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Flashcards in 6. Viruses Deck (17)
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What is a benefit for a virus with RNA rather than one with DNA?

RNA is less stable so it can develop and mutate more quickly than DNA.


What is the difference between enveloped and naked viruses and which is easier to destroy?

Enveloped viruses contain lipid but naked viruses don't. Naked viruses are harder to destroy.


How do the growth curves of bacteria and viruses differ?

Bacteria growth curves are more constant whereas viruses don't reproduce much for a while and the suddenly exponentially reproduce.


What are the different structures of DNA and RNA found in virsuses?

Double stranded or single stranded. Liner, circular or nicked. Unsegmented or segmented.


What is the difference between plus and minus SS RNA?

+ RNA - genomic RNA can serve as mRNA and be directing translated into protein.
- RNA - genomic RNA cannot serve as mRNA and cannot be translated directly into protein.


How is specific diagnosis of most viral infections obtained?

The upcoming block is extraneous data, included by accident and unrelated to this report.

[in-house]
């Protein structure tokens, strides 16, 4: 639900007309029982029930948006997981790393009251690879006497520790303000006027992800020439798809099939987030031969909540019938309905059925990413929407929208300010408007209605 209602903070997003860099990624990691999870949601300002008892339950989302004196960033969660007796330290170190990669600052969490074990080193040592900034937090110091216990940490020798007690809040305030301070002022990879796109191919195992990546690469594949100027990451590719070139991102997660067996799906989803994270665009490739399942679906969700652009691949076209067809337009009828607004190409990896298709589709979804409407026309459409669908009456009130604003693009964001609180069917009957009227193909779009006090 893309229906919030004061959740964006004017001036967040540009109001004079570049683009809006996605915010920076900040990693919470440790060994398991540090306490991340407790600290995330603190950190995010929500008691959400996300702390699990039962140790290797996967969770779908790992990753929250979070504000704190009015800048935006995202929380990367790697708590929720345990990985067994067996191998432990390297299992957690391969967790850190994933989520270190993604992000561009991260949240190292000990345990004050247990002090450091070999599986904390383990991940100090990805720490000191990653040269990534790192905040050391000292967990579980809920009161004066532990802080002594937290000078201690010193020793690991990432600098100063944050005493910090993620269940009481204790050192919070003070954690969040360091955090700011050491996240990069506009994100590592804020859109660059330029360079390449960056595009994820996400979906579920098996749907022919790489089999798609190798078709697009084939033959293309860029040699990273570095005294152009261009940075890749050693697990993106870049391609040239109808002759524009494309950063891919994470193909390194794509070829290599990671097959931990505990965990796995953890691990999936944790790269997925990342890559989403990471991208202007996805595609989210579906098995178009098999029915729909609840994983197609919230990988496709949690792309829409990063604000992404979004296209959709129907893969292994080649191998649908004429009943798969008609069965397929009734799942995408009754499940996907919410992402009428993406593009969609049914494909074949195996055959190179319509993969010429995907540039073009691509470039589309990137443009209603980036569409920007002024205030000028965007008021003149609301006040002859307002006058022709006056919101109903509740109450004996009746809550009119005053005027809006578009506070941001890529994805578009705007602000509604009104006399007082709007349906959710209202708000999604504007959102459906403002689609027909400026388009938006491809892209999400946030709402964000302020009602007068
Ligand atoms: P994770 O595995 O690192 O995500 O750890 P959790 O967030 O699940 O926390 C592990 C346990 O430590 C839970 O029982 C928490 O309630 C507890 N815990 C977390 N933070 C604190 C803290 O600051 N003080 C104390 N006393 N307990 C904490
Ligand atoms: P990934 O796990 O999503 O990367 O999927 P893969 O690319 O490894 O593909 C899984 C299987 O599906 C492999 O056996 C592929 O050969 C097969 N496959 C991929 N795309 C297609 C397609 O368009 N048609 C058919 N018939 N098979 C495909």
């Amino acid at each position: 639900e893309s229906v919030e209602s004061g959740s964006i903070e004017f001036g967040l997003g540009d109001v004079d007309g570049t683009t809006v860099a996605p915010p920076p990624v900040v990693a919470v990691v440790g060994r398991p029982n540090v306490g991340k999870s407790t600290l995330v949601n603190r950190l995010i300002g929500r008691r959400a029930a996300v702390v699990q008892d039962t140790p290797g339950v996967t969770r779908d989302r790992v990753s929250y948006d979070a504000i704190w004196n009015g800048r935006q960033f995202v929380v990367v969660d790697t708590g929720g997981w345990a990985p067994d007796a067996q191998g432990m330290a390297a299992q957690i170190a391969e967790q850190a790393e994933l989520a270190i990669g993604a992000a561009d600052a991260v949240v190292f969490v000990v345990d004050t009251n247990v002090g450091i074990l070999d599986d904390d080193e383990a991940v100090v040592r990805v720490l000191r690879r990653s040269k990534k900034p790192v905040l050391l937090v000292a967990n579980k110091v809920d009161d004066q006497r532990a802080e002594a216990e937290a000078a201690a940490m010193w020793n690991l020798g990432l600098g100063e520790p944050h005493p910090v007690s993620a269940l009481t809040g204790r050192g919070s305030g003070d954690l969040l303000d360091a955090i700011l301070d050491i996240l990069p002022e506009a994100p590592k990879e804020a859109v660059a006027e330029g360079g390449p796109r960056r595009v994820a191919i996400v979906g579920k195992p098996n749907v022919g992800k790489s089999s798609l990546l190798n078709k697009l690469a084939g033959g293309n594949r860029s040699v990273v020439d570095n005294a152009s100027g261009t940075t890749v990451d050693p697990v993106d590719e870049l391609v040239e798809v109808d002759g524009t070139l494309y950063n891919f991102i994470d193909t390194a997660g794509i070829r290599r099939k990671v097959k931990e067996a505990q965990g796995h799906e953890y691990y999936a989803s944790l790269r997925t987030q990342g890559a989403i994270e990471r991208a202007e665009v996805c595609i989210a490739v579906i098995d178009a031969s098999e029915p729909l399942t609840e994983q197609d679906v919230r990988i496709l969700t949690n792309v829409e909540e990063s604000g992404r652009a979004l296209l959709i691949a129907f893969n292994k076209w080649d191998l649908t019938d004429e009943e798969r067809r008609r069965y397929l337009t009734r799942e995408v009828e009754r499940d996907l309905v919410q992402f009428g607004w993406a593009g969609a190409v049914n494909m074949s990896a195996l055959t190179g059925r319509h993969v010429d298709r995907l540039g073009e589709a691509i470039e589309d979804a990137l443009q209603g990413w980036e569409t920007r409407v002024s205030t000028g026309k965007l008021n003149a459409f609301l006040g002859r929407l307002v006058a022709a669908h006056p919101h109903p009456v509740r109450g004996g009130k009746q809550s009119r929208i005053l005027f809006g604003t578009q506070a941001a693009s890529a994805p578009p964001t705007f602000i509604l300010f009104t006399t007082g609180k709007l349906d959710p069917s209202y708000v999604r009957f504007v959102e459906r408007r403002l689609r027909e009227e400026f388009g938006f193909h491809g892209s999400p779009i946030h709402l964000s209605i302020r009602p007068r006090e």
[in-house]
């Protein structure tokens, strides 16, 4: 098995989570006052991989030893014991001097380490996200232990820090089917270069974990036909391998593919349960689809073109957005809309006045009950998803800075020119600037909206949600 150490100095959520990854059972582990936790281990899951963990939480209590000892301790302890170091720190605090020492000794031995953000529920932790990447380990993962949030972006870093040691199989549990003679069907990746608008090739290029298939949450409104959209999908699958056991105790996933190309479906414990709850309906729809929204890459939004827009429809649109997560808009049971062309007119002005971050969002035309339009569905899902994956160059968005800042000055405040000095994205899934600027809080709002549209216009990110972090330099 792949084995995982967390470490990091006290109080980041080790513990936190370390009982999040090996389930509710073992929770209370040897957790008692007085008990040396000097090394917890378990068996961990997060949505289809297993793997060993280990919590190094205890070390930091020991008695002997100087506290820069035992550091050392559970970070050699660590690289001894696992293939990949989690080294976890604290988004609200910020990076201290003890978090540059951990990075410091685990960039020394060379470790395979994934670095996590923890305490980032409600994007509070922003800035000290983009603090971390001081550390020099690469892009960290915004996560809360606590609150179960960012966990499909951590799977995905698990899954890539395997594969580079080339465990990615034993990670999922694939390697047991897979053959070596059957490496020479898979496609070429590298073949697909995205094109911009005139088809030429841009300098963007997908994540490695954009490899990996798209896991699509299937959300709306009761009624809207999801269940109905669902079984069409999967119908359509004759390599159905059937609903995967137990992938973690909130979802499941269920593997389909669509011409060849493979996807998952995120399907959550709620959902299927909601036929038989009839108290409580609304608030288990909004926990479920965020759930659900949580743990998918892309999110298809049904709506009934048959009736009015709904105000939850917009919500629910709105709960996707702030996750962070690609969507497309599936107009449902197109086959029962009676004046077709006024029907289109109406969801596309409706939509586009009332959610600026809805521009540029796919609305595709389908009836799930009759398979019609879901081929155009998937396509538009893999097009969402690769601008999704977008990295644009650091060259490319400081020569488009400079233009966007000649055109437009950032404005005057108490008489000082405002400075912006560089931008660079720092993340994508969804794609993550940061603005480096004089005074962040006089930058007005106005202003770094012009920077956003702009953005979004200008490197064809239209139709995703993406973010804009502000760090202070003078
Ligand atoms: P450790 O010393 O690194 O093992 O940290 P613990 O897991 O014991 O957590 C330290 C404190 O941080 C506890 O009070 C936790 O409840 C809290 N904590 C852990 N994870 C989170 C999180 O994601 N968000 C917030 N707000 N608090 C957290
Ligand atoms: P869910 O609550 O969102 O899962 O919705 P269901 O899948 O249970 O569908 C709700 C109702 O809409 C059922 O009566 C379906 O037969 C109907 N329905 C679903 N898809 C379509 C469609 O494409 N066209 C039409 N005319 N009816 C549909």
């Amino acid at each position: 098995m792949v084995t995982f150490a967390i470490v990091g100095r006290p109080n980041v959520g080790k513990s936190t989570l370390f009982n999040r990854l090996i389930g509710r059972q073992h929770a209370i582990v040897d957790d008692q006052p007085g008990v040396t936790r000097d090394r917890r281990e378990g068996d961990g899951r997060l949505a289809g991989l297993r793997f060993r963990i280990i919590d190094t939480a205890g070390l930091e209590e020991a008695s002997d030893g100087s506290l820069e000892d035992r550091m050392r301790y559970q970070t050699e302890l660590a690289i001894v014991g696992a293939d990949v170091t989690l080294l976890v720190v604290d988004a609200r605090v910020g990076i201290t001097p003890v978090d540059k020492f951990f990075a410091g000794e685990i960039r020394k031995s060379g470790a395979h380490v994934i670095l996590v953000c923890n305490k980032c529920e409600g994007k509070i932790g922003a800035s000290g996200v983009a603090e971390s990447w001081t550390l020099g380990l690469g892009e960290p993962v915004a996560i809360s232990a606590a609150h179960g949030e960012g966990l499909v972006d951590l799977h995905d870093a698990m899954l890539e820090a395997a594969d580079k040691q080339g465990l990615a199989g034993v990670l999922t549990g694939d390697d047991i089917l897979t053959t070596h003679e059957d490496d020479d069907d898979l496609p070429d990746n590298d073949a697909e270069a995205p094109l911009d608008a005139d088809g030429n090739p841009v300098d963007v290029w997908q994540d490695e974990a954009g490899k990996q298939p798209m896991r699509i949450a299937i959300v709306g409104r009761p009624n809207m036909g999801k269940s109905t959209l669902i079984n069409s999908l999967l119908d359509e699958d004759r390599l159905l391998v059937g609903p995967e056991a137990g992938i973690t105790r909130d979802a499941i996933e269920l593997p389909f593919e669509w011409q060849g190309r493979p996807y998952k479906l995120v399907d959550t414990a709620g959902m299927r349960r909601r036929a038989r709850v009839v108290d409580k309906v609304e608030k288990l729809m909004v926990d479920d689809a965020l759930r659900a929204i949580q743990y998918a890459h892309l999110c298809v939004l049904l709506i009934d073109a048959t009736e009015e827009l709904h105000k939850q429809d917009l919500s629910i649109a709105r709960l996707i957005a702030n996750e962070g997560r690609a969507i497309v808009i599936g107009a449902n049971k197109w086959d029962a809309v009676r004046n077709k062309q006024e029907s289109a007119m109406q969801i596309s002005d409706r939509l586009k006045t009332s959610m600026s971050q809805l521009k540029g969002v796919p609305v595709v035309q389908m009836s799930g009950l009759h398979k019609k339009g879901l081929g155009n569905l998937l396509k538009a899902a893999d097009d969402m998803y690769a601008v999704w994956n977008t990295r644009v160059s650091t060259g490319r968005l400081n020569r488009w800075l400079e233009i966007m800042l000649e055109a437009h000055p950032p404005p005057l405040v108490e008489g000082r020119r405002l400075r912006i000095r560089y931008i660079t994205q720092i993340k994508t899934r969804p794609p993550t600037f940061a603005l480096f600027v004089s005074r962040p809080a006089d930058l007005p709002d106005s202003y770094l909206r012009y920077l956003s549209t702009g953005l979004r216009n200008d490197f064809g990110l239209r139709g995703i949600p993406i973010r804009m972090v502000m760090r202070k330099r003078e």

Molecular detection of their genomes.


What is the viral capsid?

Protein outer coat. Composed of individual subunits, capsomers.


What are the functions of the capsid of viruses?

To protect the delicate inner nucleic acid from harsh environmental conditions. Also may be involved in attachment to host cells.


What are the two basic capsid structures?

Icosahedral and helical.


What is needed for a virus to infect the host cell?

The cell has to have receptors for the virus ligand to bind to for initiation of an infection.


What is needed for a virus to replicate in the host cell?

Cellular machinery.


What is the most commonly used way of classifying viruses?

The Baltimore scheme. It considers the ways viruses inflect.


In medical virology, what is used to classify viruses?

The nucleic acid type and envelope.


What are two categories of effects of a virus on the host cell?

Death of the cell, normally from release of the virus. Cytopathic effects, inclusion bodies on the site of active virus synthesis, or syncytia formation on giant, multinucleated cells by the fusion of plasma membranes, chromosomal damage or inhibition of host cell protein.


What is a common way that viruses cause cancer?

By inactivating tumour-suppressor proteins.


How viruses enter particles?

By receptor-mediated endocytosis.


How are viruses different from 'other' living organism?

They're submicroscopic so can only be seen with an electron microscope. They have no genes that encode proteins that can provide energy for regeneration or for protein synthesis. Only some versus have genes encoding enzymes involved in nuclei pic acid synthesis.